The outlet of evaporator coil 26 is connected to the inlet of an oil separator 32. Oil separator 32 also receives a refrigerant input from sight glass 20 through a solenoid valve 34. Thus, when liquid or mixed liquid/vapor phase refrigerant is detected by an operator at sight glass 20, valve 34 is closed, and the liquid refrigerant is fed through evaporator coil 26 to oil separator 32. On the other hand, when the operator observes at sight glass that input refrigerant is in vapor phase, solenoid valve 34 is opened by the operator so that inlet refrigerant is fed directly to separator 32. In either case, separator 32 receives refrigerant in vapor phase, from which any oil droplets collect at the lower portion of the separator and are selectively drained through a manual valve 36 to a catch bottle 38.
Refrigerant in vapor phase is fed from oil separator 32 through a pressure regulator 40 to the inlet of a refrigerant compressor 42. Compressor 42 is cooled by a fan 44. Pressure regulator 40 limits suction pressure to the compressor, and thereby helps reduce overheating at the compressor. For example, regulator 40 may be set at 70 psig for operation of system 10 in connection with R12, R22 and R502 refrigerant. If suction pressure at compressor 42 is below the 70 psig setting, valve 40 will be fully open and allow unrestricted flow of refrigerant vapor to the compressor. In the event that suction pressure is above 70 psig, valve 40 will modulate refrigerant vapor flow to maintain 70 psig suction pressure at the compressor. For example, on a cool day, evaporator temperature might be 38° F. For R12 refrigerant, the pressure and density at the evaporator outlet would be 35 psig and 1.27 lbs./cu. ft. respectively, and valve 40 would be fully open. On a very hot day, the evaporator temperature might be 50° F. For R12 refrigerant, the pressure and density would be 47 psig and 1.53 lbs./cu. ft. respectively, and valve 40 would be fully open. On the other hand, for R22 refrigerant, the pressure and density would be 84 psig and 1.80 lbs./cu. ft., and valve 40 would modulate refrigerant flow so as to limit compressor suction pressure. In the same way, for R502 refrigerant at an evaporator temperature of 50° F., pressure and density would be 97 psig and 2.64 lbs./cu. ft. respectively, and valve 40 would operate to limit compressor suction pressure to 70 psig.
The outlet of compressor 42 is connected to a compressor oil separator 46, from which return oil is fed through a solenoid valve 48 to the compressor inlet. The refrigerant outlet of separator 46 is connected through a check valve 50 to a coil 52 that surrounds oil separator 46 in heat exchange relation with the separator wall and refrigerant within the separator. The general structure and function of separator 46 with coil 52 are disclosed in U.S. Pat. No. 5,042,271, to which reference may be made for further details. The outlet end of coil 52 is connected through a two-coil condenser section 54, and thence through a single-coil condenser section 56. Condenser coil sections 54,56 are disclosed on opposite sides of evaporator coil section 26, to form a combined condenser/evaporator/condenser coil assembly 58. A fan 59 is positioned adjacent to assembly 58 for blowing ambient air through condenser coil section 54, evaporator coil 26 and condenser coil section 56 in sequence. The outlet side of condenser coil section 56 is connected through a solenoid valve 60 and a capillary tube 62 to an inlet of compressor 42. The solenoid of valve 60 is controlled by an electrical timer 64. During operation of compressor 42, timer 64 supplies control signals to valve 60 at preselected periodic intervals, such as for one to two seconds every minute, so as to apply refrigerant under pressure onto the electrical coils of compressor 52 and thereby cool operation of the compressor.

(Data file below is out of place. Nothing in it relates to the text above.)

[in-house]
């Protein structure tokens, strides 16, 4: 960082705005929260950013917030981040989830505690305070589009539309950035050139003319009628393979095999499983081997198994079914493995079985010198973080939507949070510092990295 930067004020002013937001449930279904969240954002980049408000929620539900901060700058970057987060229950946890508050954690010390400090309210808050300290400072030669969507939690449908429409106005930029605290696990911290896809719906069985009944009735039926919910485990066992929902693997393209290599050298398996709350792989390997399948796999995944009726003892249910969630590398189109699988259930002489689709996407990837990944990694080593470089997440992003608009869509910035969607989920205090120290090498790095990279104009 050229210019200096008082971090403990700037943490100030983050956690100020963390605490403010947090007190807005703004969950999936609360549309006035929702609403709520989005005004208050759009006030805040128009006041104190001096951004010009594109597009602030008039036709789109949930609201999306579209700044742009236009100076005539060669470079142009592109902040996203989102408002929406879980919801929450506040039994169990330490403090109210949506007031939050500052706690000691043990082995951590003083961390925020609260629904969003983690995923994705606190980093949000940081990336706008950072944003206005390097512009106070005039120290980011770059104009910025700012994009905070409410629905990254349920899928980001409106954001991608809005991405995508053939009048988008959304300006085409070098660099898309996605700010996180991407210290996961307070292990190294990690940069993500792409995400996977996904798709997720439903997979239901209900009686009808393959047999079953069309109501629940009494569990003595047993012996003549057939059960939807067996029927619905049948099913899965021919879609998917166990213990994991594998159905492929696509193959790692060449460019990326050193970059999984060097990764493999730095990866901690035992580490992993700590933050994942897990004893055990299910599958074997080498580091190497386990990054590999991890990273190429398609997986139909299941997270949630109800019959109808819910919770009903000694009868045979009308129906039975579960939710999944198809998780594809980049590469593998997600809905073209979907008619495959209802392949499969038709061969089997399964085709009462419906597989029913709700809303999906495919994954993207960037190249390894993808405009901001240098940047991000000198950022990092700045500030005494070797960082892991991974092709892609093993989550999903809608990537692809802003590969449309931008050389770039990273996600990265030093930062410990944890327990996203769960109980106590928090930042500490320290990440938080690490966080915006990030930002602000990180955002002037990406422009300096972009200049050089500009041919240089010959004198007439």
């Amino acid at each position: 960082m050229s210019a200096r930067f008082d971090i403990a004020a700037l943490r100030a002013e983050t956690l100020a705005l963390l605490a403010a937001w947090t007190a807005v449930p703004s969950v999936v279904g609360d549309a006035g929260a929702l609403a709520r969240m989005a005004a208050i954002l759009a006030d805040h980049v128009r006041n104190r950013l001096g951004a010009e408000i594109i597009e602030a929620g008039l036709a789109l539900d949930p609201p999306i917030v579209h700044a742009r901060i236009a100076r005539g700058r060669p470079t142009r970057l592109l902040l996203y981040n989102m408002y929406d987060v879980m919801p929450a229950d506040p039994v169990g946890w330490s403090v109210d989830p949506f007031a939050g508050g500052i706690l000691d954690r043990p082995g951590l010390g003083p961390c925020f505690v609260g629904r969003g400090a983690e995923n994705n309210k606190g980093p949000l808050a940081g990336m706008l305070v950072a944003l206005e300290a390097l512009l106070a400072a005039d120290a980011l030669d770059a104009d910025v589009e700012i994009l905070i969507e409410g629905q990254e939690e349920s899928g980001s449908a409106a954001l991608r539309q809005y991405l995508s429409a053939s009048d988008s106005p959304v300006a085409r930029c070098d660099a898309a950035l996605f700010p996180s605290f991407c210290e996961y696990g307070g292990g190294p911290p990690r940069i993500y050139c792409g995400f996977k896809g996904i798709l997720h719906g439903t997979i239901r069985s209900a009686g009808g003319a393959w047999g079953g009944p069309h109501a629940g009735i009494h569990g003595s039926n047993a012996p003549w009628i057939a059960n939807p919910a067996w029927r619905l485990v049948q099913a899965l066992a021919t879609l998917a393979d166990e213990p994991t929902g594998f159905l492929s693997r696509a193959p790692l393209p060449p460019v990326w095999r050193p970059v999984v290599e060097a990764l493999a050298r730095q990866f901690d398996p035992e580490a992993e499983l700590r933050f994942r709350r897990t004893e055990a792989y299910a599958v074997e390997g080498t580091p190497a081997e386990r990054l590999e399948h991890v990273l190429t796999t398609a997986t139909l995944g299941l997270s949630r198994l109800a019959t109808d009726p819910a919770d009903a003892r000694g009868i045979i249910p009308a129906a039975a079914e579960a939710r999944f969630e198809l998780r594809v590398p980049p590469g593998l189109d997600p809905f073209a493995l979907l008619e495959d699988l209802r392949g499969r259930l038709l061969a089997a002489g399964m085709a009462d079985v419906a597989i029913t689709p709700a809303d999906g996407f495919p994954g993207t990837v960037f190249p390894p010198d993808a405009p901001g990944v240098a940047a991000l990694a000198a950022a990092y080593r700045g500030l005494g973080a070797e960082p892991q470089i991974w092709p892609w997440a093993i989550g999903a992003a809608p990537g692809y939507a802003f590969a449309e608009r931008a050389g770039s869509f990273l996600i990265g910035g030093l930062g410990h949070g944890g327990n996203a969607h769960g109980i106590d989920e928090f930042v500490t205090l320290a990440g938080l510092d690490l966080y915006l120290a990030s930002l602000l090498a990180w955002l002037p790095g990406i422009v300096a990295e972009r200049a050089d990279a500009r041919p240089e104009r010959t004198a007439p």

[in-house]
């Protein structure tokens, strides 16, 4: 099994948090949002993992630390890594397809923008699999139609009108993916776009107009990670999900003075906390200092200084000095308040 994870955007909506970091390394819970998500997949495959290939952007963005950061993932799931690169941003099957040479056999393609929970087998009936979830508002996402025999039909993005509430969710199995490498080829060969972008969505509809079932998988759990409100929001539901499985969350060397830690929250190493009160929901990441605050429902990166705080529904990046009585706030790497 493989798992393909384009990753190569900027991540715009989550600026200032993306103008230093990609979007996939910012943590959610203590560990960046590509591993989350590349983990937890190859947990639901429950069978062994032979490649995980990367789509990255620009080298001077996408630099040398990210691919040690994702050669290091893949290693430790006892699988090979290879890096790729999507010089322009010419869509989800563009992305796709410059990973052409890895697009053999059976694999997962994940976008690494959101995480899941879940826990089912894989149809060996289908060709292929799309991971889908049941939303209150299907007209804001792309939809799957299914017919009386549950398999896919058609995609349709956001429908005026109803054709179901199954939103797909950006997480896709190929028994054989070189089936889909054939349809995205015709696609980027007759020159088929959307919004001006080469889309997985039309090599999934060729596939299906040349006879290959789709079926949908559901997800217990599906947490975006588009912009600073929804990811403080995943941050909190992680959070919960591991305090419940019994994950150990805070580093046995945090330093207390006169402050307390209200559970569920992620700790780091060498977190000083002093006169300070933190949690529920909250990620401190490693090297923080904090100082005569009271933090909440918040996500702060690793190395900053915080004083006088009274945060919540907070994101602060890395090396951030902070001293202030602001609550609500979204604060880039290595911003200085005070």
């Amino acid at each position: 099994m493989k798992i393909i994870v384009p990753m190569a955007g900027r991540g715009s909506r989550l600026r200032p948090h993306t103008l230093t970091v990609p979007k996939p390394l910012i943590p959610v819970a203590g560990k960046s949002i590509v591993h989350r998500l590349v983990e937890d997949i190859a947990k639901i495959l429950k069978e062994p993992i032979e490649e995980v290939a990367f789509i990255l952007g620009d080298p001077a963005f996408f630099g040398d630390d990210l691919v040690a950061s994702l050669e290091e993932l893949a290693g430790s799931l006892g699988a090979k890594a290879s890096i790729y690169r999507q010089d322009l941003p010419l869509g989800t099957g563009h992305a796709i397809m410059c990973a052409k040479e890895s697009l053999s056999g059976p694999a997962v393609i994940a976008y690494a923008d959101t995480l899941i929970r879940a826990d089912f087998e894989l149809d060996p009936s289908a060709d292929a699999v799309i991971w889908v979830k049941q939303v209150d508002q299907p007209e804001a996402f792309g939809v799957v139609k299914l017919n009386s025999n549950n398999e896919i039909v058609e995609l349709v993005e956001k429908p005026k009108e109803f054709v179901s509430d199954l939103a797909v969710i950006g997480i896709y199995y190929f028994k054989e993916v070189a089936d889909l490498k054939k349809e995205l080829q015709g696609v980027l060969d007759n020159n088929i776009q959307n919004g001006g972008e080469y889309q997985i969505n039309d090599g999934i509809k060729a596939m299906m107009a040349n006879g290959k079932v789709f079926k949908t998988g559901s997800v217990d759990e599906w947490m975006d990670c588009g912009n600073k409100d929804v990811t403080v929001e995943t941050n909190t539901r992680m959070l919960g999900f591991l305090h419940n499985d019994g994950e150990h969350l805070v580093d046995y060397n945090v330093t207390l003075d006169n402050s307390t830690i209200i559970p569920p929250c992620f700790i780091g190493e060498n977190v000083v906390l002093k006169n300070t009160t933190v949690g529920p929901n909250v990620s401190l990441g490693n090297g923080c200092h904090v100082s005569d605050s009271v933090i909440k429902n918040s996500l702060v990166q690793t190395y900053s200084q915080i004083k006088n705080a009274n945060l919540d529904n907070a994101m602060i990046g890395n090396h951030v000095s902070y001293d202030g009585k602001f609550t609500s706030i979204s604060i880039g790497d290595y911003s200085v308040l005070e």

The outlet side of condenser section 56 is also connected through a check valve 66 (FIG. 1B) and a coupler 68 to the valve 70 at the vapor port 72 of a refrigerant storage container 74. A sensor 75 indicates excessive condenser outlet pressure. Container 74 is mounted on a strain gauge scale 76 for providing a signal to recovery/purification control circuitry (not shown) indicative of weight of refrigerant within the container. The liquid port 78 of container 74 is connected through a valve 80 and a coupler 82 to a filter 84 for removing water and other contaminants from refrigerant passing therethrough. A liquid refrigerant pump 86 receives refrigerant from filter 84, and pumps refrigerant through a chamber 88 in heat exchange relationship with refrigerant captured within a bulb 90. The outlet side of chamber 88 is connected through a sight glass 92 and a check valve 94 to the inlet side of condenser section 54 (FIG. 1A) of condenser/evaporator/condenser assembly 58 in parallel with the outlet from oil separator coil 52. A differential pressure gauge 95 is connected across filter 84 for indicating operative condition of the filter.